A study on the understanding of limitations of experiential viewpoints for 9th grade students
Rho, Eun Hwan ; Kang, Jeong Gi ;
The Mathematical Education, volume 54, issue 1, 2015, Pages 13~30
DOI : 10.7468/mathedu.2015.54.1.13
The mathematical object is conceptual. Thus we can not prove the property of mathematical object in experimental viewpoint but in conceptual viewpoint. We performed the experiment for 28 middle school students to investigate whether they understand this. As a result, the majority of student didn't cognize the limit of experimental method. We had also individual interviews with four students. As results, one student was exactly cognizing the limit of experimental method, but he couldn't prove logically. The others didn't cognize the limit of experimental method. They thought that the proposition was already true regardless of the error. And one of them even thought that to be equal approximately was the same of to be equal exactly. Also, one student has confused between the experimental viewpoint and the conceptual viewpoint. This implies that it is necessary to help students understand the limit of experimental method.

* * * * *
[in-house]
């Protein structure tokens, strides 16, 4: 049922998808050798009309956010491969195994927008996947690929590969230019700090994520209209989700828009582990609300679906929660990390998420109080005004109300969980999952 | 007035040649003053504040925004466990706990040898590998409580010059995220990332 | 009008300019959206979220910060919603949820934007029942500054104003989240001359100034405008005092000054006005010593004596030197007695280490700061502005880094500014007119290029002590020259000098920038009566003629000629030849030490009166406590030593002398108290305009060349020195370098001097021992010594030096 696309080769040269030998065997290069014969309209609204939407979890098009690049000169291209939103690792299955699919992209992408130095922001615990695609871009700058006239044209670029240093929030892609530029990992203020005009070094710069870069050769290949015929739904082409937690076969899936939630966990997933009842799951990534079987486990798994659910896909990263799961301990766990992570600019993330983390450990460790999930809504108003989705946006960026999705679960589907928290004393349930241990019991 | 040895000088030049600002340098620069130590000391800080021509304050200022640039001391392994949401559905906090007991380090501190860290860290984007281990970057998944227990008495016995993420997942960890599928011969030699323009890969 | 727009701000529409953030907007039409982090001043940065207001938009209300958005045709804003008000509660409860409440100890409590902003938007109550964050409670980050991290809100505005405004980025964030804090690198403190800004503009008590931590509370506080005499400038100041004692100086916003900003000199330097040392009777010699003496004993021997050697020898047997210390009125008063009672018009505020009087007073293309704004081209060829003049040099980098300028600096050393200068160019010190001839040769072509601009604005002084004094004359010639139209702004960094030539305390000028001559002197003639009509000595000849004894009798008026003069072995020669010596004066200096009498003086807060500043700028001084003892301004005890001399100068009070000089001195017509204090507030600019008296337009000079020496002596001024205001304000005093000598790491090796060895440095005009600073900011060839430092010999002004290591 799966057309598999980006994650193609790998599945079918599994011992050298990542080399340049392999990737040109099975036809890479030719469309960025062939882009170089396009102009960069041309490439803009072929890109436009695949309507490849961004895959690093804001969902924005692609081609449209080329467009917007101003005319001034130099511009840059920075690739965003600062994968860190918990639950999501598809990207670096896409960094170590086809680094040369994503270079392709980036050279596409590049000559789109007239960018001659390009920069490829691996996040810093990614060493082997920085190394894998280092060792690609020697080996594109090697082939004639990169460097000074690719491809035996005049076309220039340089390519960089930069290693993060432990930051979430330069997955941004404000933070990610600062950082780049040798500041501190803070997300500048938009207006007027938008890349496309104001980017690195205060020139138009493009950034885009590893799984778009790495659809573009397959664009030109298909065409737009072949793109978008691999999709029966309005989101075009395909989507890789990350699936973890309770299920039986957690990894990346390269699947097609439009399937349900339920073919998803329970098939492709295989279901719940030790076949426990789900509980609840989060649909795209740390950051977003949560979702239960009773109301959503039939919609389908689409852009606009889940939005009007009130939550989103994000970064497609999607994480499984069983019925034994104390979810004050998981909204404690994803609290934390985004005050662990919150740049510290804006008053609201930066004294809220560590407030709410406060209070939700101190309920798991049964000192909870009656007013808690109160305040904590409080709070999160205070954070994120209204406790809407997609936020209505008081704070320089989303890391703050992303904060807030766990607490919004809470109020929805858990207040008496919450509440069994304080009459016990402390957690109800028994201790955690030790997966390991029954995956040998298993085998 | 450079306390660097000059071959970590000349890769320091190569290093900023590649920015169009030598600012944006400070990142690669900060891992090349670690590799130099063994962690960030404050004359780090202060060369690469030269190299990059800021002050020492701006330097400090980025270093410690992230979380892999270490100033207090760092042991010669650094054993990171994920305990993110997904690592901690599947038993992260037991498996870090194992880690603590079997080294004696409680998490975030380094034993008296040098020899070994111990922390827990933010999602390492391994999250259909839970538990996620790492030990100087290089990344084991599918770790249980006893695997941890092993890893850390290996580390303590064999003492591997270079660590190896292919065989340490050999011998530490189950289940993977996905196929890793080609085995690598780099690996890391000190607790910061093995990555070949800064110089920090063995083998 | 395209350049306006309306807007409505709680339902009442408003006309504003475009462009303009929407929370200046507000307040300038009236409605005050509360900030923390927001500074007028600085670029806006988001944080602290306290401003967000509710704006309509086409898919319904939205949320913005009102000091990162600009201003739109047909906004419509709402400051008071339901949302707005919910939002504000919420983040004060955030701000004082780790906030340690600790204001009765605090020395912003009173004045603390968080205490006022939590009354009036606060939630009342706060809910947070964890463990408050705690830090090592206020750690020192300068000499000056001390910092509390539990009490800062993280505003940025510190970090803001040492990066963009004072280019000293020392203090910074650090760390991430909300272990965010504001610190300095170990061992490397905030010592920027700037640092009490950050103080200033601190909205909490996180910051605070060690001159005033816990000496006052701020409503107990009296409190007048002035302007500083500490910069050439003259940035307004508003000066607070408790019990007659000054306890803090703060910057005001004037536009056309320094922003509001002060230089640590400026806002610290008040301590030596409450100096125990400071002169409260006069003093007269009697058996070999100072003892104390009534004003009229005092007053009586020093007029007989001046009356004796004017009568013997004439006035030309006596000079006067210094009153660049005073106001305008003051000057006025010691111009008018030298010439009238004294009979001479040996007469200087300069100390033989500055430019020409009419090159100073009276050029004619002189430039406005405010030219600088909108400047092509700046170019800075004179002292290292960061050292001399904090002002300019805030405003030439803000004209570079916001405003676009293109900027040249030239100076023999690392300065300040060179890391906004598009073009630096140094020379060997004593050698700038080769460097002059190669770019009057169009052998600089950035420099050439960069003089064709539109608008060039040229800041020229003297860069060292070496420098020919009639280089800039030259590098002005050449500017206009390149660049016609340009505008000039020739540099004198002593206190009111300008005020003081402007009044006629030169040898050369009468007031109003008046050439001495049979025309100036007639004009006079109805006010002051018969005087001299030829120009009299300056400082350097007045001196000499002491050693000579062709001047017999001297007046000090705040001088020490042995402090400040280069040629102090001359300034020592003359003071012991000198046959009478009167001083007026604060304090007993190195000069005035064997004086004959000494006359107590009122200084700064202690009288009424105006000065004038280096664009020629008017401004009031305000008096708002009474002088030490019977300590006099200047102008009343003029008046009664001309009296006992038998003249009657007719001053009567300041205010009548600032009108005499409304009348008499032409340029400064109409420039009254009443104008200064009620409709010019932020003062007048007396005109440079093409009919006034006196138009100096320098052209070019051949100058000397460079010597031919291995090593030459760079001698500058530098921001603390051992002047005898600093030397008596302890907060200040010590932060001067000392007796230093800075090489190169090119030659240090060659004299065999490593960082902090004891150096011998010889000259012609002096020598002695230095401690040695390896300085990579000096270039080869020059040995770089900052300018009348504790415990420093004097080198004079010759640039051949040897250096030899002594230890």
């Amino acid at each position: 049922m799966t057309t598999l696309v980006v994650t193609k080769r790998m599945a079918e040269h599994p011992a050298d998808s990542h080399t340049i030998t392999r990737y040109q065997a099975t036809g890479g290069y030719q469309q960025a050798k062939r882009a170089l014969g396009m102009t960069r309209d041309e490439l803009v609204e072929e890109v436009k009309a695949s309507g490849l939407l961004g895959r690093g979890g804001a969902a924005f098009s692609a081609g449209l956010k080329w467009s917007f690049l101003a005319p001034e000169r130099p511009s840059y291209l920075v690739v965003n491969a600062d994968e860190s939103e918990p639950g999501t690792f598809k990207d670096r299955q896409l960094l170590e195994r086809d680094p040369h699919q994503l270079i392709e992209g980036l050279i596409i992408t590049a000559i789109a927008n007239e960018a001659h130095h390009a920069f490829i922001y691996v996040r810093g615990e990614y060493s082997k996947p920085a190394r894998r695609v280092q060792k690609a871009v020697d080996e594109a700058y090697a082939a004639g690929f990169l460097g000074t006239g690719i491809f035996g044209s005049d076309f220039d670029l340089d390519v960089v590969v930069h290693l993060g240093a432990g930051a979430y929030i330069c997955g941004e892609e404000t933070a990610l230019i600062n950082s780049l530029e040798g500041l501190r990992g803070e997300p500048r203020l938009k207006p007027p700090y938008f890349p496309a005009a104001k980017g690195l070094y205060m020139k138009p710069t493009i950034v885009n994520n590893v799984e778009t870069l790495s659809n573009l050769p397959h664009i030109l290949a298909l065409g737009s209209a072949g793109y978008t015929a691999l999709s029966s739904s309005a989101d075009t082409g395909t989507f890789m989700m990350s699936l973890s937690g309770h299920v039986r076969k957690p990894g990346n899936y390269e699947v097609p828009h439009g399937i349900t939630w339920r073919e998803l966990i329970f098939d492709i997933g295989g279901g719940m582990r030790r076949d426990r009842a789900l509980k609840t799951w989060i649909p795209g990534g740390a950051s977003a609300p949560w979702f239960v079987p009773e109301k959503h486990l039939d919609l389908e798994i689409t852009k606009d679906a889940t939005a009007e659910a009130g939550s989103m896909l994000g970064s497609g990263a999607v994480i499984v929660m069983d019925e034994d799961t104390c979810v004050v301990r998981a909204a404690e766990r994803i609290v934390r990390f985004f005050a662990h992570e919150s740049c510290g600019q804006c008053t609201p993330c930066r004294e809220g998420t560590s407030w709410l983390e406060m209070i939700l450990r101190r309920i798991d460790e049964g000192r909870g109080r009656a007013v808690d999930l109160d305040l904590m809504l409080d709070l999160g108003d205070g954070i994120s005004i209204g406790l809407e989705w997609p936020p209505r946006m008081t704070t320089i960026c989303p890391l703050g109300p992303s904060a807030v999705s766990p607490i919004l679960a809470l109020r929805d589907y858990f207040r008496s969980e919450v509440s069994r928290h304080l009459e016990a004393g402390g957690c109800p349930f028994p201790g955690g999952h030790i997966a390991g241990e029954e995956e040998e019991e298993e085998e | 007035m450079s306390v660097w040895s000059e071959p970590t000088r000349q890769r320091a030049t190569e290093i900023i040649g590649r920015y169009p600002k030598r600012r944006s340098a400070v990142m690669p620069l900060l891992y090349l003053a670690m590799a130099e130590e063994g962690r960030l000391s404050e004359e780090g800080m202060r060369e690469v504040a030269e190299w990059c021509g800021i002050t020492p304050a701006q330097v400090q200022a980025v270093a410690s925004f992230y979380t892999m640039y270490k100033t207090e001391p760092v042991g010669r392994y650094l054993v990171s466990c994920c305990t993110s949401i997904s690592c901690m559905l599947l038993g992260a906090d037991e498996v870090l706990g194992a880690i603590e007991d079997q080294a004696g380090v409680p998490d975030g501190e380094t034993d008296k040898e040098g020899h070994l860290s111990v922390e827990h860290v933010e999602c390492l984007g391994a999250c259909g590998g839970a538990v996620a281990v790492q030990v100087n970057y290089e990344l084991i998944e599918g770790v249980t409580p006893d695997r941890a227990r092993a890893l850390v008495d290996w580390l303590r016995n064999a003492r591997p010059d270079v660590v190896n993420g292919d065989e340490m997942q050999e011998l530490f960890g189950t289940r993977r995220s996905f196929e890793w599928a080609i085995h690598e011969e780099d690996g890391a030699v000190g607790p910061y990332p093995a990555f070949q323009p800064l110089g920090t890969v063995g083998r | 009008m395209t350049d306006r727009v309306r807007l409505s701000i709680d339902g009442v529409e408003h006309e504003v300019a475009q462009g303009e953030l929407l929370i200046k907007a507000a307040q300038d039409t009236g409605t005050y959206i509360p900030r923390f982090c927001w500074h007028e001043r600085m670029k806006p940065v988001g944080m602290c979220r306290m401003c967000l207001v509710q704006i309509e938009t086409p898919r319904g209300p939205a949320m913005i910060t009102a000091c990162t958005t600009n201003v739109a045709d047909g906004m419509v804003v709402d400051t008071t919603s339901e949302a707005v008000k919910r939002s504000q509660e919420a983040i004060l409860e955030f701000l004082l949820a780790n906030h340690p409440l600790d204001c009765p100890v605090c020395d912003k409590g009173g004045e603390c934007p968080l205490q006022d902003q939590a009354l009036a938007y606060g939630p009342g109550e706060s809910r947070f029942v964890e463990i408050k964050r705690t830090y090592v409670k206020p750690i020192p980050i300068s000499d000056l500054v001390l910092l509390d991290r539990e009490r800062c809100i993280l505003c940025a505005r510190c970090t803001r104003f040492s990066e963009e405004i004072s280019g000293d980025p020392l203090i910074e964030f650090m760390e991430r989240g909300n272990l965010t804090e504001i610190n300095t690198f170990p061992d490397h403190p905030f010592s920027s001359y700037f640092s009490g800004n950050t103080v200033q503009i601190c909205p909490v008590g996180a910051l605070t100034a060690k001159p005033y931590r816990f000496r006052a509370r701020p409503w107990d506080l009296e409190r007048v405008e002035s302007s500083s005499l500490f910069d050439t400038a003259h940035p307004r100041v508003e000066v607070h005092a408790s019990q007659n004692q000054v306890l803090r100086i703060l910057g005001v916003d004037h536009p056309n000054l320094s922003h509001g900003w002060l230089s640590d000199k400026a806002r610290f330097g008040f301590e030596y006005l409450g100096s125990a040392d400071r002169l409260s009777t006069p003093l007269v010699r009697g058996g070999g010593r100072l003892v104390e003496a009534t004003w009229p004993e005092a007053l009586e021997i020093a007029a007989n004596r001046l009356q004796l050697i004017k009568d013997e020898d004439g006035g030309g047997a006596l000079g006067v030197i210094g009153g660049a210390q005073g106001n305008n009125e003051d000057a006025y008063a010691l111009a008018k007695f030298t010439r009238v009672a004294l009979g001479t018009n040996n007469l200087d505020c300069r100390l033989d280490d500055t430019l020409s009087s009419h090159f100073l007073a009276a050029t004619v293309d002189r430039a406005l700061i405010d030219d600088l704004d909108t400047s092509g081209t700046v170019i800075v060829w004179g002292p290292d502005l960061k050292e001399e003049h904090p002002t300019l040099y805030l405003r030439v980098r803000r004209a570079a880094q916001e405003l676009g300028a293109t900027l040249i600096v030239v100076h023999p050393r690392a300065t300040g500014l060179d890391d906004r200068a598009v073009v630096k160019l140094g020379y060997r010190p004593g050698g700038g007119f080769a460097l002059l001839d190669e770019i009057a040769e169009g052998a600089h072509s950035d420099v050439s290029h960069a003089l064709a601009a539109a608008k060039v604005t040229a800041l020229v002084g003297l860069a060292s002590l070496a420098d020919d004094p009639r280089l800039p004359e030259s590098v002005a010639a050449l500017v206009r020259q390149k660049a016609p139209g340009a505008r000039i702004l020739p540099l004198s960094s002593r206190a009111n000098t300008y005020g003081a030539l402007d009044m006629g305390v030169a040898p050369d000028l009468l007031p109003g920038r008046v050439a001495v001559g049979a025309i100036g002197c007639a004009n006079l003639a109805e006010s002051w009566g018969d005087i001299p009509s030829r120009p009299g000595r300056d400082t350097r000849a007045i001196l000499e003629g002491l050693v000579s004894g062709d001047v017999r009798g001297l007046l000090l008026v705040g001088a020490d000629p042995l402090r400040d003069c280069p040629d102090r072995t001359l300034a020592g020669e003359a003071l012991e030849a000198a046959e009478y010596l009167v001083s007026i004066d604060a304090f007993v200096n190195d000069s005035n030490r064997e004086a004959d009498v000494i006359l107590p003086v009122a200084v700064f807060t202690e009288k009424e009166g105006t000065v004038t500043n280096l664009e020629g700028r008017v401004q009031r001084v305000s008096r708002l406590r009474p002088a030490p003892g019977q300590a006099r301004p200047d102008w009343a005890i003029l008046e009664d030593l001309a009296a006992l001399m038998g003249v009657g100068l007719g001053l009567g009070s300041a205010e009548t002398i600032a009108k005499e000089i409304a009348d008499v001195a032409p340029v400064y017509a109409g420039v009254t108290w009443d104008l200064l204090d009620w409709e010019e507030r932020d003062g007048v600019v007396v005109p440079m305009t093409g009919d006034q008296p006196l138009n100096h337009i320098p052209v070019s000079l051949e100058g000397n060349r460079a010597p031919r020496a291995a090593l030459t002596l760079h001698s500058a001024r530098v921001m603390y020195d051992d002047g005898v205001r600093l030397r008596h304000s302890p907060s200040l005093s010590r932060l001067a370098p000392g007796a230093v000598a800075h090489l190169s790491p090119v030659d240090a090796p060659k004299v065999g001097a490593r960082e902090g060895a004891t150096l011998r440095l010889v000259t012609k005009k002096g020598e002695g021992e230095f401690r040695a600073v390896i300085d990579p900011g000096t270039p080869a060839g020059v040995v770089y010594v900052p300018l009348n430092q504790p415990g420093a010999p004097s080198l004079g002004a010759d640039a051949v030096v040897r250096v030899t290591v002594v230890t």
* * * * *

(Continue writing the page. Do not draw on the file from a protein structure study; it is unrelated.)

A Study on School Mathematics Field Trips for Teaching & Learning Method in Mathematics Education
Suh, Bo Euk ;
The Mathematical Education, volume 54, issue 1, 2015, Pages 31~47
DOI : 10.7468/mathedu.2015.54.1.31